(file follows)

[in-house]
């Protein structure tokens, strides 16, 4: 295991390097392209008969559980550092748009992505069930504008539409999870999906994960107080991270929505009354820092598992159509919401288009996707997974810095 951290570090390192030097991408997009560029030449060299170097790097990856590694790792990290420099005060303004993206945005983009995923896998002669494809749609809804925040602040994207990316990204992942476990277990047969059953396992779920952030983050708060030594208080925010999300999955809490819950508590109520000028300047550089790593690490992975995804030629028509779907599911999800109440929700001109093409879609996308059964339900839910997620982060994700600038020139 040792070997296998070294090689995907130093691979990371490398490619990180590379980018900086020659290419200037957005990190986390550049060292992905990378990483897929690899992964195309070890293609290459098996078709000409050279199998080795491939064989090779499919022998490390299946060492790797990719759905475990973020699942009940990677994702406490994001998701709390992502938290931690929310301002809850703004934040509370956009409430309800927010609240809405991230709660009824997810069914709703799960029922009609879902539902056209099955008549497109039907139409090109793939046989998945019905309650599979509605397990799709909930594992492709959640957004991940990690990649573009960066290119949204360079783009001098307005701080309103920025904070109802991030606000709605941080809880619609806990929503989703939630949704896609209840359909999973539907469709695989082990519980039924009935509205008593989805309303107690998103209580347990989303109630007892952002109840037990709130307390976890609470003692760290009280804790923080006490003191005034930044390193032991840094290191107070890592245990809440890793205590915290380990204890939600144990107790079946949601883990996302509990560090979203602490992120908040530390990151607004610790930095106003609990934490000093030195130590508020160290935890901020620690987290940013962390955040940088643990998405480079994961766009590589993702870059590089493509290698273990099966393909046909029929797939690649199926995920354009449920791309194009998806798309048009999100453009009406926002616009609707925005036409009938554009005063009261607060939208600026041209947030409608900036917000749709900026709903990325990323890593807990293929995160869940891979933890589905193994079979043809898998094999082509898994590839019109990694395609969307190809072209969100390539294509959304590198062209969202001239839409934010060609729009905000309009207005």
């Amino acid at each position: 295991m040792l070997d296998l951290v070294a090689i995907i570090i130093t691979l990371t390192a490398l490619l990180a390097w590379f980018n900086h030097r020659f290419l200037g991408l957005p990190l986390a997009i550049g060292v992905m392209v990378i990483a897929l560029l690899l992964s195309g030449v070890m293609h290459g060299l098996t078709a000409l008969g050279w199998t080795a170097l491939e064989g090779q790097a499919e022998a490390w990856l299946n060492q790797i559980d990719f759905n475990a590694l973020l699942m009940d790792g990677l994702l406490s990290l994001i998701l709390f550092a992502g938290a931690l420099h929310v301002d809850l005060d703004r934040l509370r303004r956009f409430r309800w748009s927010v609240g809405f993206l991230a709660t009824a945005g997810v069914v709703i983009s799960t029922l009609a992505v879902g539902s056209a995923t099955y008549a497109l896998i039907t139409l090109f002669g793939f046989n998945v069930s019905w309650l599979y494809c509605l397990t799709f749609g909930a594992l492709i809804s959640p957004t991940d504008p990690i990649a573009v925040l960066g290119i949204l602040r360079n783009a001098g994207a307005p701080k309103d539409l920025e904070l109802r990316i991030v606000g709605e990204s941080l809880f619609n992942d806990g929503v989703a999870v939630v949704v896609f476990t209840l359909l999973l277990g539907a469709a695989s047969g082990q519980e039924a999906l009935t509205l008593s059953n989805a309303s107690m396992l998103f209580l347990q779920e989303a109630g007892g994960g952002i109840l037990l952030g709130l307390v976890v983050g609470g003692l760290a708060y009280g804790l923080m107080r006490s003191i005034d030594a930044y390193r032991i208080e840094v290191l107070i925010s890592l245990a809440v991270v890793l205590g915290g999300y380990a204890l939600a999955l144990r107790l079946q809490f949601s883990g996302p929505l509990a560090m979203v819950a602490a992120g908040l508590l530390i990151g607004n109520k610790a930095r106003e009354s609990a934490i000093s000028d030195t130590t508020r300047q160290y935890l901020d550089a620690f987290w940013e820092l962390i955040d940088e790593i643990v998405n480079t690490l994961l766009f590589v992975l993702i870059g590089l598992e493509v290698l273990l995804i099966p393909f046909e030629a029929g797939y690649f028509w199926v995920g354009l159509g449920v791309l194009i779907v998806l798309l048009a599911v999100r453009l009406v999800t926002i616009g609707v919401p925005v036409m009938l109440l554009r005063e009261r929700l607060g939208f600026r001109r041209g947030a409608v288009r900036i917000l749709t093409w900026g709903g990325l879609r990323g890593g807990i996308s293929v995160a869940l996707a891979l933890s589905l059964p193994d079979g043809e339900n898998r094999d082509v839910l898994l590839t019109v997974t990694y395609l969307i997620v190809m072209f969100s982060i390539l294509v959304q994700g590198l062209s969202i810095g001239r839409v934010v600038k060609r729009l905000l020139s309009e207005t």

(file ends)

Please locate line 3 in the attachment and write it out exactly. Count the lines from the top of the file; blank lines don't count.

């Amino acid at each position: 295991m040792l070997d296998l951290v070294a090689i995907i570090i130093t691979l990371t390192a490398l490619l990180a390097w590379f980018n900086h030097r020659f290419l200037g991408l957005p990190l986390a997009i550049g060292v992905m392209v990378i990483a897929l560029l690899l992964s195309g030449v070890m293609h290459g060299l098996t078709a000409l008969g050279w199998t080795a170097l491939e064989g090779q790097a499919e022998a490390w990856l299946n060492q790797i559980d990719f759905n475990a590694l973020l699942m009940d790792g990677l994702l406490s990290l994001i998701l709390f550092a992502g938290a931690l420099h929310v301002d809850l005060d703004r934040l509370r303004r956009f409430r309800w748009s927010v609240g809405f993206l991230a709660t009824a945005g997810v069914v709703i983009s799960t029922l009609a992505v879902g539902s056209a995923t099955y008549a497109l896998i039907t139409l090109f002669g793939f046989n998945v069930s019905w309650l599979y494809c509605l397990t799709f749609g909930a594992l492709i809804s959640p957004t991940d504008p990690i990649a573009v925040l960066g290119i949204l602040r360079n783009a001098g994207a307005p701080k309103d539409l920025e904070l109802r990316i991030v606000g709605e990204s941080l809880f619609n992942d806990g929503v989703a999870v939630v949704v896609f476990t209840l359909l999973l277990g539907a469709a695989s047969g082990q519980e039924a999906l009935t509205l008593s059953n989805a309303s107690m396992l998103f209580l347990q779920e989303a109630g007892g994960g952002i109840l037990l952030g709130l307390v976890v983050g609470g003692l760290a708060y009280g804790l923080m107080r006490s003191i005034d030594a930044y390193r032991i208080e840094v290191l107070i925010s890592l245990a809440v991270v890793l205590g915290g999300y380990a204890l939600a999955l144990r107790l079946q809490f949601s883990g996302p929505l509990a560090m979203v819950a602490a992120g908040l508590l530390i990151g607004n109520k610790a930095r106003e009354s609990a934490i000093s000028d030195t130590t508020r300047q160290y935890l901020d550089a620690f987290w940013e820092l962390i955040d940088e790593i643990v998405n480079t690490l994961l766009f590589v992975l993702i870059g590089l598992e493509v290698l273990l995804i099966p393909f046909e030629a029929g797939y690649f028509w199926v995920g354009l159509g449920v791309l194009i779907v998806l798309l048009a599911v999100r453009l009406v999800t926002i616009g609707v919401p925005v036409m009938l109440l554009r005063e009261r929700l607060g939208f600026r001109r041209g947030a409608v288009r900036i917000l749709t093409w900026g709903g990325l879609r990323g890593g807990i996308s293929v995160a869940l996707a891979l933890s589905l059964p193994d079979g043809e339900n898998r094999d082509v839910l898994l590839t019109v997974t990694y395609l969307i997620v190809m072209f969100s982060i390539l294509v959304q994700g590198l062209s969202i810095g001239r839409v934010v600038k060609r729009l905000l020139s309009e207005t």